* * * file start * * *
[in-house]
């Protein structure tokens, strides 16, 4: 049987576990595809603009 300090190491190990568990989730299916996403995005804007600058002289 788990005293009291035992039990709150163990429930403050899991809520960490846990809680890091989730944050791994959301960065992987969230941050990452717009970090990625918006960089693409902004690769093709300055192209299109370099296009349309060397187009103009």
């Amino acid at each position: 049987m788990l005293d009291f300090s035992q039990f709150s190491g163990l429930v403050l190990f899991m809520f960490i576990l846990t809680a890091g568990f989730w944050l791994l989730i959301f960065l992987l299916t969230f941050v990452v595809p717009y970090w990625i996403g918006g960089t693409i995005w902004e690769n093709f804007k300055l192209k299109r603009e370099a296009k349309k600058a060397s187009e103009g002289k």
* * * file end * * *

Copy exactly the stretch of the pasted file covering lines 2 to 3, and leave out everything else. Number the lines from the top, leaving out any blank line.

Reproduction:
């Protein structure tokens, strides 16, 4: 049987576990595809603009 300090190491190990568990989730299916996403995005804007600058002289 788990005293009291035992039990709150163990429930403050899991809520960490846990809680890091989730944050791994959301960065992987969230941050990452717009970090990625918006960089693409902004690769093709300055192209299109370099296009349309060397187009103009």
């Amino acid at each position: 049987m788990l005293d009291f300090s035992q039990f709150s190491g163990l429930v403050l190990f899991m809520f960490i576990l846990t809680a890091g568990f989730w944050l791994l989730i959301f960065l992987l299916t969230f941050v990452v595809p717009y970090w990625i996403g918006g960089t693409i995005w902004e690769n093709f804007k300055l192209k299109r603009e370099a296009k349309k600058a060397s187009e103009g002289k």